Travel Management - Good Idea or Big Mistake?
Thursday, May 21, 2009
From the blog of Don Amador - The General's (aka Don Amador) Recreation HQ: Travel Management - Good Idea or Big Mistake?
At the recent CA State Parks OHV Commission meeting in San Jose, Commission Chairman Gary Willard asked the Forest Service representative for an accounting of the more than 12 million dollars of “OHV Green Sticker” grant funds that were spent on the CA OHV route inventory and designation process (RID) circa 2002-2007.
With more CA National Forests coming out with their DEIS’ – that are proposing to close a significant amount of historic OHV routes - there is a growing number of users asking if the CA RID process and its off-spring the National Travel Management Rule (TMR) have been “worth it” or if we are witness to a colossal mistake.
In CA, the 12 million dollars for RID essentially dried up grant funding for trail maintenance on most Forests for almost 6 years. Many users, including yours truly, were convinced that RID was simply an elaborate scheme by the anti-access majority on the OHV commission to enact the closure agenda of the extreme preservationist movement. Remember, it was just that sort of agenda-driven decision-making by the OHV commission that resulted in the new CA OHV program in SB742. Also, a number of FS staffers privately told me that those who supported the now infamous CA RID process would rue the day the MOI was signed and a “forced RID/TMR” process was imposed not only on the users, but on understaffed Forests and Ranger Districts.
For copy of MOI between State Parks, OHV Commission, and FS go to:
Intent To Provide Responsible And Consistent Management Of Off-Highway Vehicle Use
BRC has always supported the concept of designating “roads, trails, and areas” as outlined in the Nixon/Carter Executive Orders. And I, as BRC’s Western Representative, was a strong supporter of the vetted 2005 version of TMR. However, BRC believed that those planning efforts should be based on, and adapted to, actual on-the-ground needs. For example, the Los Padres NF near LA did an early version of TMR in the mid 1980s because they had a lot of use. On the other extreme, the Modoc NF is a very rural Forest in NE CA -with low visitation numbers- may never need to do TMR.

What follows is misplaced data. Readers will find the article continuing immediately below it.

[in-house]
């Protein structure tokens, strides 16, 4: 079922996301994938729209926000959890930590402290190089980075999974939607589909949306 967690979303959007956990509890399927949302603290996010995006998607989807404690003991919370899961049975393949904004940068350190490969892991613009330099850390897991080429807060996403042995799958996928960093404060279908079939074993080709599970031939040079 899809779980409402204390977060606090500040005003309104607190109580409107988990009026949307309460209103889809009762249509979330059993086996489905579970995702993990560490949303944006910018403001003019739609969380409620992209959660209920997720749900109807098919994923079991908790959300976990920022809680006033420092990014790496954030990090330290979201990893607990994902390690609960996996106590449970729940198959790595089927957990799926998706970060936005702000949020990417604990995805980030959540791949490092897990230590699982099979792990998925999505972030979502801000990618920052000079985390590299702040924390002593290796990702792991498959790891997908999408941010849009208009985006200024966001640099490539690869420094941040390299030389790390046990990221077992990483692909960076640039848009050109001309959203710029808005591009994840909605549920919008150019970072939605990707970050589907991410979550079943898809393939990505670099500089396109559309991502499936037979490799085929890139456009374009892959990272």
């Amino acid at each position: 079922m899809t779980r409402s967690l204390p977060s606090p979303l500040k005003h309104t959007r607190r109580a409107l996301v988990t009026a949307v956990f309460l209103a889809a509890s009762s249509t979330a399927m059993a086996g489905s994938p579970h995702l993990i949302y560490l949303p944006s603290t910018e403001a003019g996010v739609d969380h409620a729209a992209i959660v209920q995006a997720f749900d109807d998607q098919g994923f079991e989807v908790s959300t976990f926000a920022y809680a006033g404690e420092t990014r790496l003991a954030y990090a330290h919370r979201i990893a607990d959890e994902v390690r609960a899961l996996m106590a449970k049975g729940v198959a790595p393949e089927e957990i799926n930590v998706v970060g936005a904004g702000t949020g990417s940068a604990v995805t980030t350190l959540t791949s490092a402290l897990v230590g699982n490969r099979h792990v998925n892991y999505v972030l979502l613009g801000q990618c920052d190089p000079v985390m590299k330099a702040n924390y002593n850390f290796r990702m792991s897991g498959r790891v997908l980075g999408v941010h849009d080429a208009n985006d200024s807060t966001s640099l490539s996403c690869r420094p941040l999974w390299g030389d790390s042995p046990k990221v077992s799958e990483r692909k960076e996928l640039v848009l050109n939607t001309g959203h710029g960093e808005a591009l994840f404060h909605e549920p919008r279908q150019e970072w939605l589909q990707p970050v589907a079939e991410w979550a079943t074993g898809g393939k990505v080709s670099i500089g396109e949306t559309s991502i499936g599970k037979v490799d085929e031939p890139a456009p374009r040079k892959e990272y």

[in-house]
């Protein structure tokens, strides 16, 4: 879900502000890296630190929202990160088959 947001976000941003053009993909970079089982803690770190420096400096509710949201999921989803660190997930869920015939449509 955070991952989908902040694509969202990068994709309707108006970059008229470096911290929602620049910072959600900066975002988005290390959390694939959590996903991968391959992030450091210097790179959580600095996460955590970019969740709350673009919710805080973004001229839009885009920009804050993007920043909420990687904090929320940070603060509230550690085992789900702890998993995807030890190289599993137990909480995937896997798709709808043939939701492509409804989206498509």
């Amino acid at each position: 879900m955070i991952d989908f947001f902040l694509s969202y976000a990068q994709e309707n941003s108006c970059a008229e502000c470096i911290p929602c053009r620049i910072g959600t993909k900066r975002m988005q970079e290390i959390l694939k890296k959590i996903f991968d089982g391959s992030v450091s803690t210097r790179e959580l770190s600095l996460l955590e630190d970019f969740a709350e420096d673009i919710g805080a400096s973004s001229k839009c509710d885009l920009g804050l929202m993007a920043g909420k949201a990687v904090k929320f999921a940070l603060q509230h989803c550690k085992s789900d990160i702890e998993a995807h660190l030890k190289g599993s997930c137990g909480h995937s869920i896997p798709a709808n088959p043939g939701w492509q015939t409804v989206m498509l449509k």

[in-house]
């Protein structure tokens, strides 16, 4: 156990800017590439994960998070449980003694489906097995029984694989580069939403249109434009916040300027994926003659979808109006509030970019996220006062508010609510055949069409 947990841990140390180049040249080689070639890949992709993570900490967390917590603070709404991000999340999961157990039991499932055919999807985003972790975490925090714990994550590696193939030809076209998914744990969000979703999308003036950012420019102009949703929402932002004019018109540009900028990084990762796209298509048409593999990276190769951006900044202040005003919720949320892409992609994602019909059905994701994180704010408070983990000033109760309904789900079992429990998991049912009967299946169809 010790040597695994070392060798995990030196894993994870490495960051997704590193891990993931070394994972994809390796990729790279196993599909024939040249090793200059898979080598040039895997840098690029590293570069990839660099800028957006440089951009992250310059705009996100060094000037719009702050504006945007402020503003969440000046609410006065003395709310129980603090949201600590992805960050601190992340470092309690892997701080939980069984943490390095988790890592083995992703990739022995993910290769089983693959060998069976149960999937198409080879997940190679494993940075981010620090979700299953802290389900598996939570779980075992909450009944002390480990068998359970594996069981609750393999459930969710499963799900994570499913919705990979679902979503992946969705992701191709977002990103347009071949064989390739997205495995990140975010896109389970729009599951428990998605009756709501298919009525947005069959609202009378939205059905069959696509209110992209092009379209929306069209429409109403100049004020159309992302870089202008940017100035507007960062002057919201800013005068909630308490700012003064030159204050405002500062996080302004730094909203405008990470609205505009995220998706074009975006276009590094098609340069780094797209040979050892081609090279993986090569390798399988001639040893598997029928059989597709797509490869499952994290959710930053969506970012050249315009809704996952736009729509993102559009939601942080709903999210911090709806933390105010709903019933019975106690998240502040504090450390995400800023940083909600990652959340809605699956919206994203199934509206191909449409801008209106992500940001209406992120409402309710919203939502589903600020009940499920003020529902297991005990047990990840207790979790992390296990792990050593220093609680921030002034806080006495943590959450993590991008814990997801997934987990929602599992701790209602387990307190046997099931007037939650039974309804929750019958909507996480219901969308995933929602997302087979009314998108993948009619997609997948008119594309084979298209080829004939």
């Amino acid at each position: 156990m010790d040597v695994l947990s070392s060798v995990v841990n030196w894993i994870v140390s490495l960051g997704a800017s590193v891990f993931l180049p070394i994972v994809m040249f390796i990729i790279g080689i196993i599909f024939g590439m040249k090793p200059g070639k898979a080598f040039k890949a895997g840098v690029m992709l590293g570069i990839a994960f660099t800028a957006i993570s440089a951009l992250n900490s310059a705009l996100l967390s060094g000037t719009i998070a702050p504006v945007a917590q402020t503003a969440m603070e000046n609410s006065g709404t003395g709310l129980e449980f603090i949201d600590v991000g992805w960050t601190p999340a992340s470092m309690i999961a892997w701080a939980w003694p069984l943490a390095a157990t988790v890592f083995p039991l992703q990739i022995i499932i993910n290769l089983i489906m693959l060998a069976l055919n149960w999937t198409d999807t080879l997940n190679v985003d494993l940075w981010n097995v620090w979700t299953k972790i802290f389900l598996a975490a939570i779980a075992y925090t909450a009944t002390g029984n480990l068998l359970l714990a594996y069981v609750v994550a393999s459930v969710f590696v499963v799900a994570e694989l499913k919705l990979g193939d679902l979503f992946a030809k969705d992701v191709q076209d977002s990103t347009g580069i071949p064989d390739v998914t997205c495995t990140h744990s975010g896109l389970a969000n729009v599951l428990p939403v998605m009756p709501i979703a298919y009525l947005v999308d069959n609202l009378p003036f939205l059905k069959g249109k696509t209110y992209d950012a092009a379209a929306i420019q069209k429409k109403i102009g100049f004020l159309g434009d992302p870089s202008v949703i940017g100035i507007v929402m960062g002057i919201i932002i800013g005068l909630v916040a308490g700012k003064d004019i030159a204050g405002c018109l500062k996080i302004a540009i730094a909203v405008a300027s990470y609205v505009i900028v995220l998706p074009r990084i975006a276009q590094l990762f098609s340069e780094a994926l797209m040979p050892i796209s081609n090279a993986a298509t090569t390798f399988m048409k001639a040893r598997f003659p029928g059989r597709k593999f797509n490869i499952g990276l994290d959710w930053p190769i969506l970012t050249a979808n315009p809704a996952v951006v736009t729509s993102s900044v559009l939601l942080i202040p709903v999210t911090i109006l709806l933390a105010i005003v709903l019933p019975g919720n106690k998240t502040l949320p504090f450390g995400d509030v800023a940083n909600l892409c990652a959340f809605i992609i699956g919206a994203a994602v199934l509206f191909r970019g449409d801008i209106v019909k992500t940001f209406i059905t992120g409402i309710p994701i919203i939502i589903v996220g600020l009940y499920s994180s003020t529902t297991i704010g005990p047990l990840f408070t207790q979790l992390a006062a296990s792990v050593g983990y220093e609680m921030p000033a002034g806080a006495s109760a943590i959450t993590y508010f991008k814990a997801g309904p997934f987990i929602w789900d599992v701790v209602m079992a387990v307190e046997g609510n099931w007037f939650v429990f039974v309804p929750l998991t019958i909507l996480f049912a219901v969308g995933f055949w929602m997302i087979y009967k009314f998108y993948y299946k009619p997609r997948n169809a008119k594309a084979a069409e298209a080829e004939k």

In the lead up to the signing of the MOI in 2003, BRC opposed the creation of the CA MOI because it was not vetted in the public arena. There was no rule-making process that would have ferreted out its now-glaring flaws. BRC also opposed the MOI because it would divert almost all funds from trail maintenance projects for a number of years.
At the end of the day, the question must be asked about the CA RID and the National TMR. Was it a gigantic waste of 12 million dollars of CA Green Sticker Funds for RID and 100s of millions of dollars for TMR? Did RID/TMR really improve the management of OHV recreation at destination OHV areas or in Forests that already had a strong commitment to managing OHV recreation? Was forcing TMR on Forests that had other priorities (such as water sports, timber, etc.) a good administrative decision? Did post 2005 mutations of TMR turn out to be simply a closure tool invented by anti-access groups and embraced by some –but not all – Forests?
Those are all good questions that deserve an answer. A post TMR analysis will be important to answer the question… “Was RID/TMR a good idea or a colossal mistake?”